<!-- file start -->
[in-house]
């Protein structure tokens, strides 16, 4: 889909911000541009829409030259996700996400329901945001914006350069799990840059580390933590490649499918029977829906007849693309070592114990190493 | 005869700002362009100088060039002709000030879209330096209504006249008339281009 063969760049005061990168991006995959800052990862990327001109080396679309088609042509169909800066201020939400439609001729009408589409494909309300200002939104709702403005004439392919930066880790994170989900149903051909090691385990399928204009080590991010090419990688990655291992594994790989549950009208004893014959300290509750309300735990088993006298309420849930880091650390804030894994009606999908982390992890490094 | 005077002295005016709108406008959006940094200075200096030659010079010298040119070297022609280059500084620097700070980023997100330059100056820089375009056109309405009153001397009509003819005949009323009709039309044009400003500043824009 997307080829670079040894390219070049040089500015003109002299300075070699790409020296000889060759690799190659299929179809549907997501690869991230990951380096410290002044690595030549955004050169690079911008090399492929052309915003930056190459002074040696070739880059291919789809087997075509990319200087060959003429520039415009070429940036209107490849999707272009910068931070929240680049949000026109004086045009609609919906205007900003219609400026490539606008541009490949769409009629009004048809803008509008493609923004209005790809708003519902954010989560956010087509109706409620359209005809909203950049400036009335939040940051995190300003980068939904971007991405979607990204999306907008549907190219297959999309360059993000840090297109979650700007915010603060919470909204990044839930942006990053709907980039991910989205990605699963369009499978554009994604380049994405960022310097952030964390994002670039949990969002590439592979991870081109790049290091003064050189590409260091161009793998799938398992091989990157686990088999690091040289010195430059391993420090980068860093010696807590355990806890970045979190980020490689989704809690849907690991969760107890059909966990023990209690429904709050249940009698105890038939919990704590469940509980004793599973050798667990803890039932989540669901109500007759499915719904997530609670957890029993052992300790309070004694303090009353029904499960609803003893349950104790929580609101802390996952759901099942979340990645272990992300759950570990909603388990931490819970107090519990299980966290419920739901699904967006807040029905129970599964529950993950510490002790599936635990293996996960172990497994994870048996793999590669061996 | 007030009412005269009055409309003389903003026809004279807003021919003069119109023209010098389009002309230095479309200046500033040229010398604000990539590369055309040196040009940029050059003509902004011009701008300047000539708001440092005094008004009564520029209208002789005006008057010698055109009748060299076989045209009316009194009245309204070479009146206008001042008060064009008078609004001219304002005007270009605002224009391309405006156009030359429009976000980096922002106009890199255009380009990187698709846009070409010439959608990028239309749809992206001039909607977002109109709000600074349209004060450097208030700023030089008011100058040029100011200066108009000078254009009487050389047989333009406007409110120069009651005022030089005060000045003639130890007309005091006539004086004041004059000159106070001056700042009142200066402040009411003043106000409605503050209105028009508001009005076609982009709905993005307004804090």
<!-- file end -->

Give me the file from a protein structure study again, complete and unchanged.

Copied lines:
[in-house]
């Protein structure tokens, strides 16, 4: 889909911000541009829409030259996700996400329901945001914006350069799990840059580390933590490649499918029977829906007849693309070592114990190493 | 005869700002362009100088060039002709000030879209330096209504006249008339281009 063969760049005061990168991006995959800052990862990327001109080396679309088609042509169909800066201020939400439609001729009408589409494909309300200002939104709702403005004439392919930066880790994170989900149903051909090691385990399928204009080590991010090419990688990655291992594994790989549950009208004893014959300290509750309300735990088993006298309420849930880091650390804030894994009606999908982390992890490094 | 005077002295005016709108406008959006940094200075200096030659010079010298040119070297022609280059500084620097700070980023997100330059100056820089375009056109309405009153001397009509003819005949009323009709039309044009400003500043824009 997307080829670079040894390219070049040089500015003109002299300075070699790409020296000889060759690799190659299929179809549907997501690869991230990951380096410290002044690595030549955004050169690079911008090399492929052309915003930056190459002074040696070739880059291919789809087997075509990319200087060959003429520039415009070429940036209107490849999707272009910068931070929240680049949000026109004086045009609609919906205007900003219609400026490539606008541009490949769409009629009004048809803008509008493609923004209005790809708003519902954010989560956010087509109706409620359209005809909203950049400036009335939040940051995190300003980068939904971007991405979607990204999306907008549907190219297959999309360059993000840090297109979650700007915010603060919470909204990044839930942006990053709907980039991910989205990605699963369009499978554009994604380049994405960022310097952030964390994002670039949990969002590439592979991870081109790049290091003064050189590409260091161009793998799938398992091989990157686990088999690091040289010195430059391993420090980068860093010696807590355990806890970045979190980020490689989704809690849907690991969760107890059909966990023990209690429904709050249940009698105890038939919990704590469940509980004793599973050798667990803890039932989540669901109500007759499915719904997530609670957890029993052992300790309070004694303090009353029904499960609803003893349950104790929580609101802390996952759901099942979340990645272990992300759950570990909603388990931490819970107090519990299980966290419920739901699904967006807040029905129970599964529950993950510490002790599936635990293996996960172990497994994870048996793999590669061996 | 007030009412005269009055409309003389903003026809004279807003021919003069119109023209010098389009002309230095479309200046500033040229010398604000990539590369055309040196040009940029050059003509902004011009701008300047000539708001440092005094008004009564520029209208002789005006008057010698055109009748060299076989045209009316009194009245309204070479009146206008001042008060064009008078609004001219304002005007270009605002224009391309405006156009030359429009976000980096922002106009890199255009380009990187698709846009070409010439959608990028239309749809992206001039909607977002109109709000600074349209004060450097208030700023030089008011100058040029100011200066108009000078254009009487050389047989333009406007409110120069009651005022030089005060000045003639130890007309005091006539004086004041004059000159106070001056700042009142200066402040009411003043106000409605503050209105028009508001009005076609982009709905993005307004804090």